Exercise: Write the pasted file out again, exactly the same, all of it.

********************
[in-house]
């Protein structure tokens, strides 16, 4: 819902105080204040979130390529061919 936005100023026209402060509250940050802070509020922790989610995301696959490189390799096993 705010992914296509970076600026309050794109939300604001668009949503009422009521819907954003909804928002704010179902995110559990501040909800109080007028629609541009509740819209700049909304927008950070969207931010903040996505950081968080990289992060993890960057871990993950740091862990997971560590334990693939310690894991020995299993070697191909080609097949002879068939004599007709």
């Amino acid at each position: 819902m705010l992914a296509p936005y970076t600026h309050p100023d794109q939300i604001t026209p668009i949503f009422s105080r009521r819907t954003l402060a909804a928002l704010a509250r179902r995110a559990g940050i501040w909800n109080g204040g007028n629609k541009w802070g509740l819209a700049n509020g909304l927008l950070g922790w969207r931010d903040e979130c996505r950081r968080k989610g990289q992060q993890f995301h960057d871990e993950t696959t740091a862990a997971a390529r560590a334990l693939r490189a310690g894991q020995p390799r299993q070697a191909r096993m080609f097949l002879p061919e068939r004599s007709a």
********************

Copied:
[in-house]
């Protein structure tokens, strides 16, 4: 819902105080204040979130390529061919 936005100023026209402060509250940050802070509020922790989610995301696959490189390799096993 705010992914296509970076600026309050794109939300604001668009949503009422009521819907954003909804928002704010179902995110559990501040909800109080007028629609541009509740819209700049909304927008950070969207931010903040996505950081968080990289992060993890960057871990993950740091862990997971560590334990693939310690894991020995299993070697191909080609097949002879068939004599007709």
């Amino acid at each position: 819902m705010l992914a296509p936005y970076t600026h309050p100023d794109q939300i604001t026209p668009i949503f009422s105080r009521r819907t954003l402060a909804a928002l704010a509250r179902r995110a559990g940050i501040w909800n109080g204040g007028n629609k541009w802070g509740l819209a700049n509020g909304l927008l950070g922790w969207r931010d903040e979130c996505r950081r968080k989610g990289q992060q993890f995301h960057d871990e993950t696959t740091a862990a997971a390529r560590a334990l693939r490189a310690g894991q020995p390799r299993q070697a191909r096993m080609f097949l002879p061919e068939r004599s007709a």